JOSEPH S. LORD, III, District Judge.
In this diversity action, plaintiff sued for the price of goods sold to defendant. Defendant counterclaimed, alleging breach of the implied warranties of merchantability and of fitness for a particular purpose. Uniform Commercial Code, 12A P.S. §§ 2-314, 2-315.
Plaintiff proved simply the book account and rested, whereupon defendant offered its proof, following which we granted plaintiff's motion for a directed verdict. Defendant has moved for a new trial. Viewing all the evidence in the light most favorable to defendant, the following are the facts:
There is no dispute as to the price agreed upon by the parties ($10,369.25) or as to the specifications of the goods which were ordered and delivered. The goods consisted of thousands of individual "holiday" boxes into each of which defendant was to place a bottle of its whiskey. Pursuant to defendant's purchase order, the individual boxes were circled by an acetate band, on which appeared certain information pertaining to the liquor as required by law. The idea was that this band could be easily removed by the ultimate purchaser so that the box would be free of commercial labeling when presented to the recipient as a gift. Each case was prepared for the reception of the ten or twelve boxes by the insertion of "cells" which served as compartments for each package.
The insertion of the bottles into the boxes presented no difficulty. Unfortunately, though, when defendant's packers began to insert the individual boxes into the cells of the shipping case, many, if not most, of the acetate bands either ripped or were otherwise damaged. Since the goods could not be shipped in this condition, defendant expended additional time, effort, and money in devising a solution to its problem. The solution, which was largely but not entirely successful, consisted of (1) enlarging the size of the cells in the shipping case in an attempt to accommodate the larger bulk of the holiday package, and (2) the insertion of the holiday boxes into glassine bags before they were placed in the shipping cells so as to reduce contact between the bands and the cell sides.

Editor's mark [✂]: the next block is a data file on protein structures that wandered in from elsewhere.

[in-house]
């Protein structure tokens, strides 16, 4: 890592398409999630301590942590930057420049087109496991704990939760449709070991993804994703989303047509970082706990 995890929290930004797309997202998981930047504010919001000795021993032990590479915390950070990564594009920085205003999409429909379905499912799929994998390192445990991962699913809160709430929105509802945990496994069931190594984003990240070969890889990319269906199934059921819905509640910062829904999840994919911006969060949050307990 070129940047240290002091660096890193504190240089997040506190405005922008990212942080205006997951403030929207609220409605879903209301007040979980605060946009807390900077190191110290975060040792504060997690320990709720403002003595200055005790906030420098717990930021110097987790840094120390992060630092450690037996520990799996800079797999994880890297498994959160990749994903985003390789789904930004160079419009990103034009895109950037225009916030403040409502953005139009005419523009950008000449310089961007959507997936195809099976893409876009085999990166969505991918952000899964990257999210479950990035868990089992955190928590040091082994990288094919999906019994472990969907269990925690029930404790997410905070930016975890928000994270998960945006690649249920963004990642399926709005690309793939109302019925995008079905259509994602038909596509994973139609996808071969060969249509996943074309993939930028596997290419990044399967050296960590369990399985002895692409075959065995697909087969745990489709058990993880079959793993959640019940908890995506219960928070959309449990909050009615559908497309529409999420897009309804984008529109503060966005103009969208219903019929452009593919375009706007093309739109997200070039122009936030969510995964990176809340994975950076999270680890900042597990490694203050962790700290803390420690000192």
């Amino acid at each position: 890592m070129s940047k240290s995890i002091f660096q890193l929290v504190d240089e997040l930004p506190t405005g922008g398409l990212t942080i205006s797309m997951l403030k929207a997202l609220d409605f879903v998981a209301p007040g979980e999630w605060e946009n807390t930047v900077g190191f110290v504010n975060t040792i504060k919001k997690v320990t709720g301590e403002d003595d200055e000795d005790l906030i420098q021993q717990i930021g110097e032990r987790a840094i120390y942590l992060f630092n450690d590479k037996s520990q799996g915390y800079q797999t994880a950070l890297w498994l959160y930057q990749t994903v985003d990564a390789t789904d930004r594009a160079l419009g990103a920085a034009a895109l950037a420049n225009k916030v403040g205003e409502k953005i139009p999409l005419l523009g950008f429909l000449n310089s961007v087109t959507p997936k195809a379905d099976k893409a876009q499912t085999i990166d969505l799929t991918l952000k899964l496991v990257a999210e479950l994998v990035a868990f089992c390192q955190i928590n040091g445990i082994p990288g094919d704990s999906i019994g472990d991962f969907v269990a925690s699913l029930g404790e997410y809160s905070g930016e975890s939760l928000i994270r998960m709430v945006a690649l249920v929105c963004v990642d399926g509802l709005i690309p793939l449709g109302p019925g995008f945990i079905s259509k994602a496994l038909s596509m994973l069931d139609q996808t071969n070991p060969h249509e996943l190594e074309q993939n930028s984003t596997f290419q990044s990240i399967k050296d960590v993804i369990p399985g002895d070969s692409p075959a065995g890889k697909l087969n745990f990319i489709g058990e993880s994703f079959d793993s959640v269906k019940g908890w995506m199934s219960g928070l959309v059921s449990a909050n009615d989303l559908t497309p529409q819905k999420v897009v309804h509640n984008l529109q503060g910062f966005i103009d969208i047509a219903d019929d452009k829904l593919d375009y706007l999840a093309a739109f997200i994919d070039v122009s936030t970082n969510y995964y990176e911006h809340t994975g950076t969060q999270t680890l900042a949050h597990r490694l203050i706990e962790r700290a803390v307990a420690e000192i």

The defendant's usual year-round practice was to ship liquor bottles in compartmentalized cases without any wrapping or box. It was only during the holiday season that the bottles were first placed in special "gift packages," whose design was approved by defendant (and, in this case, executed by plaintiff), and then the boxes were inserted in the shipping cells. Defendant knew that the cells would have to be enlarged to contain the special boxes, and accordingly they were enlarged even before the difficulties with the acetate bands developed.
After the acetate bands began to tear, the cells were again enlarged, but the overall shipping-case being of finite dimensions, unlimited further enlargement would have been impossible. Furthermore, defendant's witness Boddorff testified that the cells could not be too large, else there would be danger of breakage. However, it was not until after the holiday boxes had been preliminarily inserted into the glassine bags that the difficulty was in any material way remedied.
Since the only dispute at trial concerned the alleged breach of implied warranties, the burden was on the defendant to prove that the breach had in fact occurred. Chandler v. Lafferty, 282 Pa. 550, 128 A. 507 (1925); Wilbert v. Pittsburgh Consol. Coal Co., 385 Pa. 149, 122 A.2d 406 (1956). We concluded at trial that defendant had failed to sustain its burden and accordingly directed a verdict for plaintiff. Defendant now contends that we were in error, alleging that its evidence, if believed, raises fair and legally cognizable inferences sufficient to sustain the counterclaim.
First, defendant claims that its evidence establishes a breach of the implied warranty of merchantability:
"* * * Goods to be merchantable must be at least such as * * * are fit for the ordinary purposes for which such goods are used * * *." Uniform Commercial Code, 12A P.S. § 2-314.